Arrow 2 missile 248.88.
(photo credit: AP [file])
On Sunday, the USS Higgins hauled up its anchor and sailed out of Haifa Port where it had docked for a short visit.
An Arleigh Burke class destroyer - one of the largest and most powerful naval vessels built in the United States - the Higgins is one of 18 American ships with an Aegis interceptor system, capable of destroying enemy ballistic missiles above the atmosphere.
In just a few weeks, additional Aegis vessels will arrive here to participate in the biennial Juniper Cobra missile defense exercise that the IDF has been holding with the US European Command (EUCOM) and Missile Defense Agency since 2001.
This year's drill, scheduled for mid-October, is being described as the largest joint exercise ever held by the countries. During it they will jointly test four ballistic missile defense systems.
In addition to the Aegis, the MDA and EUCOM are sending THAAD and Patriot 3 missile defense systems - America's most-advanced - for the first time.
While the Higgins has not yet needed to use its Aegis system to intercept missiles fired into Israel, its crew is intimately familiar with the country's various security issues, particularly along the northern border.
The ship is named for US Marine Col. William R. Higgins, who was kidnapped by Hizbullah in southern Lebanon in 1988, while serving as a commander of a UN peacekeeping mission. In August 1989, a cell linked to Hizbullah murdered him in response to the IDF kidnapping of Sheikh Abdul Karim Obeid, a senior cleric and leader of the guerrilla group who was involved in the kidnapping. His body was dumped, over a year later, on a Beirut side street.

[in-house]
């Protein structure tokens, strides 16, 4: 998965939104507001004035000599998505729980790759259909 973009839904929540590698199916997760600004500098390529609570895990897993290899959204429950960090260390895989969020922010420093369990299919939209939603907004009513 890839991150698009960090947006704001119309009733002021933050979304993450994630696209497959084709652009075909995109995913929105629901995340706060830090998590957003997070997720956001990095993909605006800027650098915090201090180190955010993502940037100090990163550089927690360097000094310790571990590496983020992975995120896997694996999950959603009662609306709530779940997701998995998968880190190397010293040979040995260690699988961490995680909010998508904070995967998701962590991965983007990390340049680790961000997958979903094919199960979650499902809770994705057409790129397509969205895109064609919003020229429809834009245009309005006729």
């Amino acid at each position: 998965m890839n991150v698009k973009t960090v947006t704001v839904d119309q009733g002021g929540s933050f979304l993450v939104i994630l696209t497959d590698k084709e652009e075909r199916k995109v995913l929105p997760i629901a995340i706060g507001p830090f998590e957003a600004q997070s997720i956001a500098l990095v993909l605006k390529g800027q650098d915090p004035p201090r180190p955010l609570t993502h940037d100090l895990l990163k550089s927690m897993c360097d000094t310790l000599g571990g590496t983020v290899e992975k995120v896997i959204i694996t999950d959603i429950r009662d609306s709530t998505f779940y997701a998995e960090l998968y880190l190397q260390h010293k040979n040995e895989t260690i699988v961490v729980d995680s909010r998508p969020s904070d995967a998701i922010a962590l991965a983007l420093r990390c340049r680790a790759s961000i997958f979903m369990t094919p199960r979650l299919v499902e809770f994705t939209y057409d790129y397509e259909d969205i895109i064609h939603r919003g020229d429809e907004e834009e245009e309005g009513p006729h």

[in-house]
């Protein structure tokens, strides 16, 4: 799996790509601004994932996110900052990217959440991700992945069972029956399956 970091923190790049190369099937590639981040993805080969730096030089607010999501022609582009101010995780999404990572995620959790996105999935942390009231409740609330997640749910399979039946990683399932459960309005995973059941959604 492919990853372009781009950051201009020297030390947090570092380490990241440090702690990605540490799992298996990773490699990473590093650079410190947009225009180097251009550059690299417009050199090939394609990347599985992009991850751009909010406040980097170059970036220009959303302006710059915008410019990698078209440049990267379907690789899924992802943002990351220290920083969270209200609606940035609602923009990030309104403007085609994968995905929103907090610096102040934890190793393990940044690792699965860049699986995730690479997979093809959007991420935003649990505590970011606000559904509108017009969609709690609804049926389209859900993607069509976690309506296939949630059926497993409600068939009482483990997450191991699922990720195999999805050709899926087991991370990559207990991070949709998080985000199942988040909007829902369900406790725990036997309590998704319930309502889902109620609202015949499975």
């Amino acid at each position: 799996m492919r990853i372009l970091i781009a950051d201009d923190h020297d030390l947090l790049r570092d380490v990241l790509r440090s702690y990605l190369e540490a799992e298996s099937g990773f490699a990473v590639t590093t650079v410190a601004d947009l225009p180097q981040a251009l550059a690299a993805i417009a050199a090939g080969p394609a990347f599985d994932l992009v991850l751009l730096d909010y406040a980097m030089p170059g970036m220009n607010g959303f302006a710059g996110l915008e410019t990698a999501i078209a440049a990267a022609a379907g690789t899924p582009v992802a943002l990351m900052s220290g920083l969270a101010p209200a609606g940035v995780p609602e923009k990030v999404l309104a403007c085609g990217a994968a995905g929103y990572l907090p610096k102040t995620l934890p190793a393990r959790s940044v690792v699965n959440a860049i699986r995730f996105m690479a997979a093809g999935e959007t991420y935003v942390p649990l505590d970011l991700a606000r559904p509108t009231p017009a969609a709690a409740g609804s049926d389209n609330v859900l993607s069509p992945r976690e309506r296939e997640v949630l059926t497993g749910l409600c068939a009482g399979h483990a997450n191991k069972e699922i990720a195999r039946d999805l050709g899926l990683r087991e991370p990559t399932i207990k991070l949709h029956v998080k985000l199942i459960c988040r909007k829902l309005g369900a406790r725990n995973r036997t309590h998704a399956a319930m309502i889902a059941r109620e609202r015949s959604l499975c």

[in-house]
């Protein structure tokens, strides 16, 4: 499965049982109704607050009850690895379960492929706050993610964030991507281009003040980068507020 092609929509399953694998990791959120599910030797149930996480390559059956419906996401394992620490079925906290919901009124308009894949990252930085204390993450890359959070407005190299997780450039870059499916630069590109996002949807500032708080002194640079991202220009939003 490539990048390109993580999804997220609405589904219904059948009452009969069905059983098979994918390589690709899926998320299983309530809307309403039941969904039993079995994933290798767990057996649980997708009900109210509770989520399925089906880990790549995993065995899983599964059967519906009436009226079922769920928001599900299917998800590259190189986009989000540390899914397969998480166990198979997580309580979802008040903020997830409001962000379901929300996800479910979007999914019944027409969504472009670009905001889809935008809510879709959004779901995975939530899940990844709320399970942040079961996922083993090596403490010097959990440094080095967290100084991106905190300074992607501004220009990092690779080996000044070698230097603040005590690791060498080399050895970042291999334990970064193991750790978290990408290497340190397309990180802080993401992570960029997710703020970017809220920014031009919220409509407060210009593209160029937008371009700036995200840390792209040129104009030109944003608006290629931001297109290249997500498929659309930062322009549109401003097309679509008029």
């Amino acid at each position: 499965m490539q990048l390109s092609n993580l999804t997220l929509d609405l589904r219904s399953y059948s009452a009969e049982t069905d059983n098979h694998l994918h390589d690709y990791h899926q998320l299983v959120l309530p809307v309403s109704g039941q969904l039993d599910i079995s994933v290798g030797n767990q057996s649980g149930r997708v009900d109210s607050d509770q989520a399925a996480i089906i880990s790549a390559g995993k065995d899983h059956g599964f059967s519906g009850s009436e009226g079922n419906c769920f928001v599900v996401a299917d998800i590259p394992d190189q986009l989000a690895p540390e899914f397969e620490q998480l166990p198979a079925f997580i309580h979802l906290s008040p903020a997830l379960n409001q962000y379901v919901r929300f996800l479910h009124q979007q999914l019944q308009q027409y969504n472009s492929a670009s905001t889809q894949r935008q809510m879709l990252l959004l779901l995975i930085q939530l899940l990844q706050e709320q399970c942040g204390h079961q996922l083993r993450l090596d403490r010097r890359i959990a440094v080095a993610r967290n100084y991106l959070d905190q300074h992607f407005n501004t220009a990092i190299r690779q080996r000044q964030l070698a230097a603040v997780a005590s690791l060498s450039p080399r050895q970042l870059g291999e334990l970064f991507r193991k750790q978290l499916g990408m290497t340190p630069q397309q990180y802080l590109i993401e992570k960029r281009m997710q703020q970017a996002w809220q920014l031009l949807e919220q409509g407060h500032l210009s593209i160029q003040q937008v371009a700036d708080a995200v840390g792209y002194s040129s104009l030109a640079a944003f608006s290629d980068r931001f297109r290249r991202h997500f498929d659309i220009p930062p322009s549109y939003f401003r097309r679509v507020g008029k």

Israel had planned to use Obeid to obtain information regarding the fate of IAF navigator Ron Arad. Obeid was released in 2004 in exchange for the bodies of three soldiers - kidnapped in October 2000 - as well as shady businessman Elhanan Tannenbaum, in a large prisoner swap with Hizbullah.
The cooperation between Israel and the US on missile defense dates back to the mid-1980s when they began to jointly develop the Arrow missile defense system. Since then, the US government has spent close to $3 billion on the Arrow, which is manufactured by Israel Aerospace Industries and Boeing. Earlier this year, Congress approved additional funding for the development of the Arrow 3, a larger version with greater range and the capability of intercepting missiles at higher altitudes.
The cooperation peaked ahead of the 1991 Gulf War when the first Bush administration sent Patriot missile batteries to help defend the country against Saddam Hussein's Scud missile attacks.
Last October, the Bush administration gave Israel a farewell gift in the form of the X-Band radar, which is deployed in the Negev and is capable of detecting targets thousands of miles away, providing five to seven minutes of warning before an Iranian missile strikes. This is in contrast to the 10 seconds the residents of Sderot have when a Kassam rocket is launched from the Gaza Strip.
Juniper Cobra, senior defense officials said this week, is aimed at creating infrastructure in case Israel is attacked and the US decides to send the Aegis or THAAD to bolster the Arrow. The exercise spans several days and involves hundreds of Israeli and American soldiers, mostly from the air force.